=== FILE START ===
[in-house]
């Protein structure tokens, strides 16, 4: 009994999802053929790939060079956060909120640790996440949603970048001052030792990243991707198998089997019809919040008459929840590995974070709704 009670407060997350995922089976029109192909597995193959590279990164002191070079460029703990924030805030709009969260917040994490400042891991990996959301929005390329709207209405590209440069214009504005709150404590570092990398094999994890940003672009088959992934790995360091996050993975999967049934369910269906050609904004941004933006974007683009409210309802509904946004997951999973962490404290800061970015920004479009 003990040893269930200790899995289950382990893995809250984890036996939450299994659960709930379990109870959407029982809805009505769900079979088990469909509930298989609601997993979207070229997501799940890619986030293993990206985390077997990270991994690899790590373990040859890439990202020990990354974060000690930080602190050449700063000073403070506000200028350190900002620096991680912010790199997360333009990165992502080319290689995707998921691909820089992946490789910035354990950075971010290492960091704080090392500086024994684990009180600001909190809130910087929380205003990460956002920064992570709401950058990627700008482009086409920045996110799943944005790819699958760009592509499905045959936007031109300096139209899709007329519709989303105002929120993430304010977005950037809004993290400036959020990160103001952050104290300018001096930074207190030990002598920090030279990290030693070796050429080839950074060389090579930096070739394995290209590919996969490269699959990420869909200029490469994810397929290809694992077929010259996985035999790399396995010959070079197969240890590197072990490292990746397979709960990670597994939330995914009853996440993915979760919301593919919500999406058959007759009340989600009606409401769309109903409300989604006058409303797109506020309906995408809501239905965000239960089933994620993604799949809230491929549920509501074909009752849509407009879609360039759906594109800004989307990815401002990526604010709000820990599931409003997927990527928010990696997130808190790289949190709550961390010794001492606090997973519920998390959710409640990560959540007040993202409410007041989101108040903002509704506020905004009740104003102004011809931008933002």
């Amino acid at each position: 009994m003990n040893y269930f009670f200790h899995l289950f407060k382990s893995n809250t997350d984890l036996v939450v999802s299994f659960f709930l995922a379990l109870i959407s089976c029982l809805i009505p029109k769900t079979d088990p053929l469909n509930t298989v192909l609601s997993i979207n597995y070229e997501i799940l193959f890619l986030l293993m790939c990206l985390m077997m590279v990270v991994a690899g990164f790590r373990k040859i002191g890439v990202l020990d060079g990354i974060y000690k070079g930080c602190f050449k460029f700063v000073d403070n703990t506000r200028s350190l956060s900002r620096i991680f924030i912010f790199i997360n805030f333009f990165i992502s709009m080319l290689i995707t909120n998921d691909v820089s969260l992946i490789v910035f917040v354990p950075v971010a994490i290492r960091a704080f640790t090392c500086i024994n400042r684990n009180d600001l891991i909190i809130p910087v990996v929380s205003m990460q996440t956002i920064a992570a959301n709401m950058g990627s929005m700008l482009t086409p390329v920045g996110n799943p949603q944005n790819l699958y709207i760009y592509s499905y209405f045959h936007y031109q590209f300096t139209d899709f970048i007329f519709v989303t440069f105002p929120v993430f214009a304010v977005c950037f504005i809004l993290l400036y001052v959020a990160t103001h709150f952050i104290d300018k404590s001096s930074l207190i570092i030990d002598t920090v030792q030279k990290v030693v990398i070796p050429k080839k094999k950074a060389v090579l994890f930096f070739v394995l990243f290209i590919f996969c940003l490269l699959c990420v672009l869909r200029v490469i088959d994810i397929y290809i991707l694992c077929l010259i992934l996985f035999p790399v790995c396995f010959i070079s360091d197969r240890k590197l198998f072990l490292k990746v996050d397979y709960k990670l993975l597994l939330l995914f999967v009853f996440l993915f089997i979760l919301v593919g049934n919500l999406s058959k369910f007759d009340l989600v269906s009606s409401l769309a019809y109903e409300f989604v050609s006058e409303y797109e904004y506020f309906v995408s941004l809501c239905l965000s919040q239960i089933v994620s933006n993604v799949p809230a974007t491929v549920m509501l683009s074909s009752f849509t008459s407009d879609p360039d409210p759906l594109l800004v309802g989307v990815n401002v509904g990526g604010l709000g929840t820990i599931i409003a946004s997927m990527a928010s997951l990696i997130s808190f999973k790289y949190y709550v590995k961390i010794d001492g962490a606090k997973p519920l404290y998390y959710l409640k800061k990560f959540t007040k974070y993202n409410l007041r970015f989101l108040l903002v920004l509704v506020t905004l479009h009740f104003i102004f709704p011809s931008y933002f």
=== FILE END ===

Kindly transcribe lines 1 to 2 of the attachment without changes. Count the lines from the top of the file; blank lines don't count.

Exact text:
[in-house]
């Protein structure tokens, strides 16, 4: 009994999802053929790939060079956060909120640790996440949603970048001052030792990243991707198998089997019809919040008459929840590995974070709704 009670407060997350995922089976029109192909597995193959590279990164002191070079460029703990924030805030709009969260917040994490400042891991990996959301929005390329709207209405590209440069214009504005709150404590570092990398094999994890940003672009088959992934790995360091996050993975999967049934369910269906050609904004941004933006974007683009409210309802509904946004997951999973962490404290800061970015920004479009 003990040893269930200790899995289950382990893995809250984890036996939450299994659960709930379990109870959407029982809805009505769900079979088990469909509930298989609601997993979207070229997501799940890619986030293993990206985390077997990270991994690899790590373990040859890439990202020990990354974060000690930080602190050449700063000073403070506000200028350190900002620096991680912010790199997360333009990165992502080319290689995707998921691909820089992946490789910035354990950075971010290492960091704080090392500086024994684990009180600001909190809130910087929380205003990460956002920064992570709401950058990627700008482009086409920045996110799943944005790819699958760009592509499905045959936007031109300096139209899709007329519709989303105002929120993430304010977005950037809004993290400036959020990160103001952050104290300018001096930074207190030990002598920090030279990290030693070796050429080839950074060389090579930096070739394995290209590919996969490269699959990420869909200029490469994810397929290809694992077929010259996985035999790399396995010959070079197969240890590197072990490292990746397979709960990670597994939330995914009853996440993915979760919301593919919500999406058959007759009340989600009606409401769309109903409300989604006058409303797109506020309906995408809501239905965000239960089933994620993604799949809230491929549920509501074909009752849509407009879609360039759906594109800004989307990815401002990526604010709000820990599931409003997927990527928010990696997130808190790289949190709550961390010794001492606090997973519920998390959710409640990560959540007040993202409410007041989101108040903002509704506020905004009740104003102004011809931008933002």